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Acro

Chrome Tanned Wet Form?

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I've read that wet forming leather is only done with vegetable tanned leather.  Why isn't chrome tanned leather used for wet forming?

I'm new to this and I don't have a full understanding of how it all works.  Your patience is appreciated!

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This is because chrome tanned leather does not absorb water; it's tendency is to repel water.

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A lot of chromed tan leathers will leach out salts that could lead to issues on where it is used ..

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Chrome tanned leathers are too soft and pliable, they never retain any shape. Hardly even retains stamp marks. 

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Thank you, you three, for the replies!  Super helpful!

Itch, can you elaborate on "could lead to issues on where it is used "?  How so?

Thanks again everyone!

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A lot of products we make get installed on motorcycles. If the salts start to leach from the leather and tear up the chrome or finish "rust and corrosion" on a bike that would be a problem. Bridal and Latigo are about all that we use .

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It's just the way the leathers are tanned. Vegetable tanned leathers get their properties from vegetable tannins. Oak bark is very popular and that's where "oak " and "bark" tanned leather gets its name in some instances. 

Chrome tanned leather uses chromium salts and gets different properties from this.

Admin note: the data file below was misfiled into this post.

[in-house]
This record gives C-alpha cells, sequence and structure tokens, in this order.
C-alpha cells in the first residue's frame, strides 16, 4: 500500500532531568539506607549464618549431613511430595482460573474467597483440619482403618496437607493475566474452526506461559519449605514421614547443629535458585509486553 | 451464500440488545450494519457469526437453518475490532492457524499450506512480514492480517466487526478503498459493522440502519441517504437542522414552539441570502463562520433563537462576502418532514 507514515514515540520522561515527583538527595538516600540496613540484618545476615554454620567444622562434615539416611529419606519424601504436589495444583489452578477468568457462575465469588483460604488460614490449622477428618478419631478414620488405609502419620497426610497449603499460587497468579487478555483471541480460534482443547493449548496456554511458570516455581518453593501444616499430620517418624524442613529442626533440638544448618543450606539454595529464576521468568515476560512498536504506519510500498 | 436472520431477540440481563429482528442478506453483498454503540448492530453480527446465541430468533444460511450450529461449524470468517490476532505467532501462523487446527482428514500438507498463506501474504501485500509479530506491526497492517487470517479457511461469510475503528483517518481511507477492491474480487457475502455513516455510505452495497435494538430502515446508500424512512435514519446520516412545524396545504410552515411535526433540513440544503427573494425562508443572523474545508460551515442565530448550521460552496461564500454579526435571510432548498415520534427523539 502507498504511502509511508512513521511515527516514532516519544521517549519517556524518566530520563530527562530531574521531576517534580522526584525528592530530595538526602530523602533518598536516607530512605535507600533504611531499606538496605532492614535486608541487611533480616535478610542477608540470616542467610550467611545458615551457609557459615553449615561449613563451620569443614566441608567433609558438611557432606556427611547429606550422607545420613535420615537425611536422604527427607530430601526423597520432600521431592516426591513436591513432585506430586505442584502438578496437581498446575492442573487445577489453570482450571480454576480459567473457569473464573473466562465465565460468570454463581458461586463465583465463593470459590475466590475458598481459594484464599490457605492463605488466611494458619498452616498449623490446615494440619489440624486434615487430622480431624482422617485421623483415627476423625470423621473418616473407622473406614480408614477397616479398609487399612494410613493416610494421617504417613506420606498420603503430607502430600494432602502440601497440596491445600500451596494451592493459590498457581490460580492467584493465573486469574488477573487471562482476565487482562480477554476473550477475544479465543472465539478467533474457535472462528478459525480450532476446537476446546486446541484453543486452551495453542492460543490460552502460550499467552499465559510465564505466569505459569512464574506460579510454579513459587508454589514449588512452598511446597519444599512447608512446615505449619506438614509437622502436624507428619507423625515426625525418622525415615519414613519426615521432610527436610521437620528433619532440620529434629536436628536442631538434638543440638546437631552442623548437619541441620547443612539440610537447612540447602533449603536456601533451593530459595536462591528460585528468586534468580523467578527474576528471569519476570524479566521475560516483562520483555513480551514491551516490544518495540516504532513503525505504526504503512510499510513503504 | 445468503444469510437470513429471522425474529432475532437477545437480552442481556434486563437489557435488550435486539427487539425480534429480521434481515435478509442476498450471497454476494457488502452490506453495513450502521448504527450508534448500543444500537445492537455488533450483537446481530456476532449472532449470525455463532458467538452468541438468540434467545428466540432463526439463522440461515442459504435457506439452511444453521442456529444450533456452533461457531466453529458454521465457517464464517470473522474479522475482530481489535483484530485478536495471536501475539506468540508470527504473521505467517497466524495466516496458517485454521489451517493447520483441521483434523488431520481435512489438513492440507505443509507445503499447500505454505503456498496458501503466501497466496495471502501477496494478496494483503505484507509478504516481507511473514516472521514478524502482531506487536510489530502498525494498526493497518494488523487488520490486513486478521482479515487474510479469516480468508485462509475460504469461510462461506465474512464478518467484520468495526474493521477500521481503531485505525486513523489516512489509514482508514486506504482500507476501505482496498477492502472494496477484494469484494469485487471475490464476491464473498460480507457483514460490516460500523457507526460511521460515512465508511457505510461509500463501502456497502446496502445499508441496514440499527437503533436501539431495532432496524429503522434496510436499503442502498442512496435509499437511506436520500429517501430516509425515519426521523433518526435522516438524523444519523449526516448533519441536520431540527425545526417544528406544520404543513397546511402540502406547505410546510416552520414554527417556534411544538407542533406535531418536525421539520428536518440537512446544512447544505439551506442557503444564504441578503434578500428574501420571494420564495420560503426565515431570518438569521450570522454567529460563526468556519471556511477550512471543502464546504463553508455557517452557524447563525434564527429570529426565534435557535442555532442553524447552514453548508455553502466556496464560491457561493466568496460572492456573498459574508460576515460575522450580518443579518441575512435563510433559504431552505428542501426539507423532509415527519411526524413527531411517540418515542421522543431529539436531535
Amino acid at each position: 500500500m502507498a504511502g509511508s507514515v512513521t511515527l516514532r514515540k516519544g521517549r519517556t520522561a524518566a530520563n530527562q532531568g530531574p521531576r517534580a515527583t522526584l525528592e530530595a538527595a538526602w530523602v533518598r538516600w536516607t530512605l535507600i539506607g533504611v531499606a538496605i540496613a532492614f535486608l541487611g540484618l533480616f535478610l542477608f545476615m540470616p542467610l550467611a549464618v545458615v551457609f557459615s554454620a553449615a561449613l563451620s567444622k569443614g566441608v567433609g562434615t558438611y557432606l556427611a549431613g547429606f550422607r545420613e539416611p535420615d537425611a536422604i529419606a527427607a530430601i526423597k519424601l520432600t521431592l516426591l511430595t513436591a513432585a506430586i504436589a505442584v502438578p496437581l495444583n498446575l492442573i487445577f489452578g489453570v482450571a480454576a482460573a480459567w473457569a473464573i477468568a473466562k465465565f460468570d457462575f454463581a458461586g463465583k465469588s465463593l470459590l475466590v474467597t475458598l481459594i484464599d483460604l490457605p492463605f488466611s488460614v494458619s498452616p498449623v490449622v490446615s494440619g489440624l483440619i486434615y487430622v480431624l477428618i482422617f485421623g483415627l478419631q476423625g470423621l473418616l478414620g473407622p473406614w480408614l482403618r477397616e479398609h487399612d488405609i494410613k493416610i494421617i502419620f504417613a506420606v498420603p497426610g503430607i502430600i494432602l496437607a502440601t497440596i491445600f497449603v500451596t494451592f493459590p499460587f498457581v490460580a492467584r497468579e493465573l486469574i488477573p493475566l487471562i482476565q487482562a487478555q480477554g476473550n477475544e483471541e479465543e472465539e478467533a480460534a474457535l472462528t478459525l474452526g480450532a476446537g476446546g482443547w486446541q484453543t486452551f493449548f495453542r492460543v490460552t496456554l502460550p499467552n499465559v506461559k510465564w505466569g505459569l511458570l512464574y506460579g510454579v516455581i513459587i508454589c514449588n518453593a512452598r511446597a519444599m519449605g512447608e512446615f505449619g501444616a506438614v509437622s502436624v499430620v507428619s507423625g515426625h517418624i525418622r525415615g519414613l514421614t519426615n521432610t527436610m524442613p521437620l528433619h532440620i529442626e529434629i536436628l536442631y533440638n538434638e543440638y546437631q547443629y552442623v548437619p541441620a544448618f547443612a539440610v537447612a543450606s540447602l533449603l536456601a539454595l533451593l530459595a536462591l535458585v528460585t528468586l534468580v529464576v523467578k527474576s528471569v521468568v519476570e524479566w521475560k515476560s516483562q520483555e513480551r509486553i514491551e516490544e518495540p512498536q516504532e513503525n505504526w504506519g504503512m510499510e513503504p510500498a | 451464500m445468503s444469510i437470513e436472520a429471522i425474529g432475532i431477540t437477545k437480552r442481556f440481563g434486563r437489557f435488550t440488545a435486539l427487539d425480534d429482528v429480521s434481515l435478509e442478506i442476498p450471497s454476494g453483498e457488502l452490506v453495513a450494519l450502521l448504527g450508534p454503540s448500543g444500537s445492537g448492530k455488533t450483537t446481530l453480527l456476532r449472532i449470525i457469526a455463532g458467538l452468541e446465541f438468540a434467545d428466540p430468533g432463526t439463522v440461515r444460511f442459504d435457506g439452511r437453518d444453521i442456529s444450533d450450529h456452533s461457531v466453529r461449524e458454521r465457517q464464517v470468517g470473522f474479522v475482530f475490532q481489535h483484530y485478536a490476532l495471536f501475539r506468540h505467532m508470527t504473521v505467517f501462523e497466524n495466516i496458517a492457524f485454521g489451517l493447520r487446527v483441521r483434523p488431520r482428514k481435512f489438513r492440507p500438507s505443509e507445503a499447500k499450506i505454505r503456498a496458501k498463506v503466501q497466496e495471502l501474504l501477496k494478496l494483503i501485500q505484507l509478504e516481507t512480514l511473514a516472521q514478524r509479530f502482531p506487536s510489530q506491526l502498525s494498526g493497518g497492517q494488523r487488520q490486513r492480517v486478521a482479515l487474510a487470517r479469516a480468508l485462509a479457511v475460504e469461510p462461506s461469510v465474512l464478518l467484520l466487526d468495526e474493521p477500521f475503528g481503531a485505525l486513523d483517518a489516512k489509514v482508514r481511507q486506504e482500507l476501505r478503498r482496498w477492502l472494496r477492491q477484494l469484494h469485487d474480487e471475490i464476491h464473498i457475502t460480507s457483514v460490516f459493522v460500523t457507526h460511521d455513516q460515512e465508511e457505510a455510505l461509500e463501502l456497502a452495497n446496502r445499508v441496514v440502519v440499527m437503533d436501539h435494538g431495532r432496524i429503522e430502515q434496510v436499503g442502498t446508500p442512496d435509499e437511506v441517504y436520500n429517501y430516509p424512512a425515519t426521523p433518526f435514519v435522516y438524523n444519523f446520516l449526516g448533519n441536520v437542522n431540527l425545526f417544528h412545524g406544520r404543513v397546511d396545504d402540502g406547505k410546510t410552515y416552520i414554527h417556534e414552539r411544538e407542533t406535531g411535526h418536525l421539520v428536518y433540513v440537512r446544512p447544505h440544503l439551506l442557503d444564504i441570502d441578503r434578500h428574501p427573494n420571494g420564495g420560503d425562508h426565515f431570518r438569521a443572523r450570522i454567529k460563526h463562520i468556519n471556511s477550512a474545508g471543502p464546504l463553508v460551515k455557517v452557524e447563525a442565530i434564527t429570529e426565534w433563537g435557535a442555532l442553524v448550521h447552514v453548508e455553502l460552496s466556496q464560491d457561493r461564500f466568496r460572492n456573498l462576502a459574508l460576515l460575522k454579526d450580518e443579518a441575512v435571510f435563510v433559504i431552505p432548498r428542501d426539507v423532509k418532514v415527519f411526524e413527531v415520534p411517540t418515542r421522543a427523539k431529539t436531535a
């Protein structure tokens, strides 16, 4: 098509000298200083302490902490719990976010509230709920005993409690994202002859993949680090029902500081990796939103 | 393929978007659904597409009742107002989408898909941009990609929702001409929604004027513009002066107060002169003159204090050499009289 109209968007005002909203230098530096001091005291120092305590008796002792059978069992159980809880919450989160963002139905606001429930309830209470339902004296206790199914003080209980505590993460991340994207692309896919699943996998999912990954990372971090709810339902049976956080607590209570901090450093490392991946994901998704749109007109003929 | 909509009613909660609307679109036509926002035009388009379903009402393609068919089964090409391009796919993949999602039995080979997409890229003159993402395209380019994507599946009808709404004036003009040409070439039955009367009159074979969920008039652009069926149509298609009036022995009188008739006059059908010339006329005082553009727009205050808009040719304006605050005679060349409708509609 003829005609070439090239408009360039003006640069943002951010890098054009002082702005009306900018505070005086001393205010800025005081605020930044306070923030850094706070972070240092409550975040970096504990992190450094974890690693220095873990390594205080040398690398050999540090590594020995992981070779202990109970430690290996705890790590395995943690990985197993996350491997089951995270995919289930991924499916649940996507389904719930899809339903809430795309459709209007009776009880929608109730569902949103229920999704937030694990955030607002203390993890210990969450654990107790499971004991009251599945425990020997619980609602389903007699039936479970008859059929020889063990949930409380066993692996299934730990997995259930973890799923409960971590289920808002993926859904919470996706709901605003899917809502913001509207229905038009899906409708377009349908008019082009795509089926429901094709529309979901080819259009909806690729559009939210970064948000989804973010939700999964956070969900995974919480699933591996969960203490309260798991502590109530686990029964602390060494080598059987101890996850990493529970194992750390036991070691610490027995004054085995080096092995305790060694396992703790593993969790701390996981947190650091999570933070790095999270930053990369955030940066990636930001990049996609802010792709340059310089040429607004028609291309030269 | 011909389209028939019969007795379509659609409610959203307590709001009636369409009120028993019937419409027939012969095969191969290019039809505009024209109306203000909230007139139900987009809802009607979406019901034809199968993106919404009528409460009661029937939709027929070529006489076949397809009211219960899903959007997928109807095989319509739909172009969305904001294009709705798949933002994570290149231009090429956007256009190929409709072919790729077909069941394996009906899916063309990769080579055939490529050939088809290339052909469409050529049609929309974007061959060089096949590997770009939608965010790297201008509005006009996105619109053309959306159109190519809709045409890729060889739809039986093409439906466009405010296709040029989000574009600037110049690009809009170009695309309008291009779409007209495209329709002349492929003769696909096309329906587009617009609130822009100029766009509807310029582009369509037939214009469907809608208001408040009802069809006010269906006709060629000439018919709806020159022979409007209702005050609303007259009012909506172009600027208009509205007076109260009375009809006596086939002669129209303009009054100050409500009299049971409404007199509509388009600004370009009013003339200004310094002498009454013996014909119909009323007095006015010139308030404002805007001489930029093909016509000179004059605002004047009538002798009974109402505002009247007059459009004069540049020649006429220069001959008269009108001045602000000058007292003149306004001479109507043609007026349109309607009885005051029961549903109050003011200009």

Before leather becomes leather, it is simply a shaved degreased animal skin. This skin is primarily made up of a protein Called collagen. In order to make skin into leather and not some disgusting decaying mess, you must eliminate the water in the collagen. The two most popular ways of doing this are by soaking the skin in vegetable tannins and other organic matter which will slowly allow the vegetable tannins to replace the water in the collagen. This takes time, up to two months and several applications and soakings, but you are left with an organically preserved animal skin now known as vegetable tanned leather. 

Chromium tanned leather on the other hand is far "easier". That is to say, it doesn't require skill or time. 90% of leather today is chrome tanned. The skin is acid washed and treated to allow absorption of the chromium sulphate and other chromium salts such as chromium oxide. The chrome tannages agent usually about 33% chromium sulphate to 26% chromium oxide. Its these chromium salts that will replace the water in the collagen. Chromium oxide is not water soluble whereas chromium sulphate is. The whole process can be automated and finished in one day. 

Chromium salts however, are much smaller than the organic vegetable tannins. This causes chrome tanned leathers to be thinner and more supple. 

Chromium salts, especially chromium sulphate, are powerful oxidizers. This means they will oxidize metals pretty easily. So use on holsters or knife sheaths or anything else that will contact metal of any significance is not recommended. 

Because of these different tannages, they offer completely different properties. Veg tan will absorb water, fibers expand, and it becomes more malleable and moldable. When it dries it's shape is retained and sometimes stiffer than it began. 

Chrome tanned is easily hydrophobized (water proofed) and even when it isn't, it contains nearly a third of it's mineral tannins in the form of water insoluble chromium oxide. So it already won't absorb water anywhere close to the degree veg tan will. What little water is taken on won't aid much in molding and shaping. On the other hand, chromium tanned leather has about 5 times the tensile strength than veg tan does. This makes it great for bags and heavy duty applications. 

That's more information than you wanted wasn't it...? 

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1 hour ago, Stetson912 said:

That's more information than you wanted wasn't it...? 

Wow . . .

That was the most amazing streamlined shot of information you could give!  I have learned, I have been taught.

I am thankful and appreciative (and impressed) by that . . . thank you for taking the time to write that up.  That info is something that, no doubt, will help others who are learning like me.

I'm floored . . . thank you again! 

Edited by Acro

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You're welcome. Keep learning! If you poke around deep in the archives here you'll find lots of neat stuff. 

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